MUSKEGON - In honor of Black History month, a special ceremony was held at the Great Lakes Naval Memorial and Museum to recognize African American veterans that served our country.

Many of the veterans at Friday night's ceremony served during World War II and Vietnam.

More than two million African-Americans registered for the draft in World War II, many of which joined the Navy. At the time, African-American men could only serve as cooks because the military, along with the country, was still segregated.

Visitors at the ceremony were witness to living history, which included a man named Frederick Henry, one of the original Tuskegee Airmen.

"I didn't know at the time that we'd be famous after 60 years," said Henry.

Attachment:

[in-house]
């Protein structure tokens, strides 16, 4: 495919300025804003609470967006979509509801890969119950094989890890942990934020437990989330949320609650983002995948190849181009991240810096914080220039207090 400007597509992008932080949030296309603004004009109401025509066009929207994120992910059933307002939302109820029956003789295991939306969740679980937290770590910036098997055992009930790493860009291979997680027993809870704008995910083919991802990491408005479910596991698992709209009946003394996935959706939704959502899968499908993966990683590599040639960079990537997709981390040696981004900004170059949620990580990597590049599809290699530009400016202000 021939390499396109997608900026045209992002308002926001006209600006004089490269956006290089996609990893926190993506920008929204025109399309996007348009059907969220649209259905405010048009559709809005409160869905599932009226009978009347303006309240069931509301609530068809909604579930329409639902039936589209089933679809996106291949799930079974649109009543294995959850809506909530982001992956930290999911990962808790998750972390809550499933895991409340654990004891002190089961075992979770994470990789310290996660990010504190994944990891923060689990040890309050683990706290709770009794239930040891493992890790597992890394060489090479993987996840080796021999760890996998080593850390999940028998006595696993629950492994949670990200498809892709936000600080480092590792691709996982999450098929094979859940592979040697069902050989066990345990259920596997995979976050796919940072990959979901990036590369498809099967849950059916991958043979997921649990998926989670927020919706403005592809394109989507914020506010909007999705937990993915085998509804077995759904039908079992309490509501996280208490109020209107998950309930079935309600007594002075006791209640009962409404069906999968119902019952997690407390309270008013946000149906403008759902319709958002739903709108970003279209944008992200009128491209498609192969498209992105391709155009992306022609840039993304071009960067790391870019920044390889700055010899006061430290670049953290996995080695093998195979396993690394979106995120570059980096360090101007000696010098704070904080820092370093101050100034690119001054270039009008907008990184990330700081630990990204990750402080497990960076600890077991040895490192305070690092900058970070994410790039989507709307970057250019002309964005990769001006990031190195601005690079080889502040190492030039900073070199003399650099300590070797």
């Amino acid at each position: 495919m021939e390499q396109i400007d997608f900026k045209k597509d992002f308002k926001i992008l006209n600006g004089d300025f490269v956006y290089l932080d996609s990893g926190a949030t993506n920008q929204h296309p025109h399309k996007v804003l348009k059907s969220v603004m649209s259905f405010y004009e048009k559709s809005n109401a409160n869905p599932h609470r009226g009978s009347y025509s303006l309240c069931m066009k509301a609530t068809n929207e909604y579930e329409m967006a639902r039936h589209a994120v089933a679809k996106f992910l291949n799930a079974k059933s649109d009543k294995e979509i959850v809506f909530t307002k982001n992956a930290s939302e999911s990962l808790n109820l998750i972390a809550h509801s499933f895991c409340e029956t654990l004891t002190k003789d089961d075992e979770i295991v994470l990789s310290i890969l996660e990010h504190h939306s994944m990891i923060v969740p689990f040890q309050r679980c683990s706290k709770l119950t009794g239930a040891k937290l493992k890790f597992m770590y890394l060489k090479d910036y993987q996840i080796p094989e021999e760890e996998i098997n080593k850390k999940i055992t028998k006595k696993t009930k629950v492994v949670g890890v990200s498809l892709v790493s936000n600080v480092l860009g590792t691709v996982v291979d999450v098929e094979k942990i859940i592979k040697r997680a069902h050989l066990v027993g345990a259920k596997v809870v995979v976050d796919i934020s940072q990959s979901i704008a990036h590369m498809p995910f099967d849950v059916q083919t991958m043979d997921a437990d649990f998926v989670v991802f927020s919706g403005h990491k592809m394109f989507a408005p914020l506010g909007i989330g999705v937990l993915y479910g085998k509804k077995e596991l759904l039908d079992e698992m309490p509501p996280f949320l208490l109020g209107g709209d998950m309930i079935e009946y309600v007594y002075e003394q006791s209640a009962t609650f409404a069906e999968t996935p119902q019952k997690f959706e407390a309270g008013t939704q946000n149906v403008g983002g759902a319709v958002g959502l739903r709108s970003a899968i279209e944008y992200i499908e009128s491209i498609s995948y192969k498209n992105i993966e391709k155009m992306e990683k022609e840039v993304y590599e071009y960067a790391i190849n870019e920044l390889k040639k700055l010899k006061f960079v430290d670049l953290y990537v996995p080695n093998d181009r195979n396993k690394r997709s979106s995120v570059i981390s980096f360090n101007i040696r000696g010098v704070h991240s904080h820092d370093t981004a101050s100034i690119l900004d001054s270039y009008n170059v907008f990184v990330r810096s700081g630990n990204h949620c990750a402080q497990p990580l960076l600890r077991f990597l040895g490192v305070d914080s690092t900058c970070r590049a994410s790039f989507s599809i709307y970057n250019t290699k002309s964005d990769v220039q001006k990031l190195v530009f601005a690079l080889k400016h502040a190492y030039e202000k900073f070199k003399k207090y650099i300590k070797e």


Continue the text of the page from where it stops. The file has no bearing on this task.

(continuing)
Henry was 18-years-old when he enlisted in the military in 1942, a turbulent time for African Americans in the military. He remembers police harassing his unit in Alabama.

"Your riding in a cab, and they would stop the cab, they would stop the cab to make sure you were a paying customer, they would stop you for anything," said Henry.

At one time, Henry considered leaving the Tuskegee Airman, but not because of the harassment.

"At the time, I wanted out of the Tuskegee, I wanted to join the paratroopers because they had sharp boots, sharp uniforms," said Henry.

Henry says he has no regrets, and says he's glad he stayed with the Airmen and served his country.

"Right now, everywhere I go I'm a hero, before I was just a soldier."

During the ceremony, there was a special presentation to the Tuskegee Airmen. Exhibits were also set up that traced the service of African Americans from the Revolutionary War through the current conflict in Iraq.

The museum's director hopes to make this an annual event.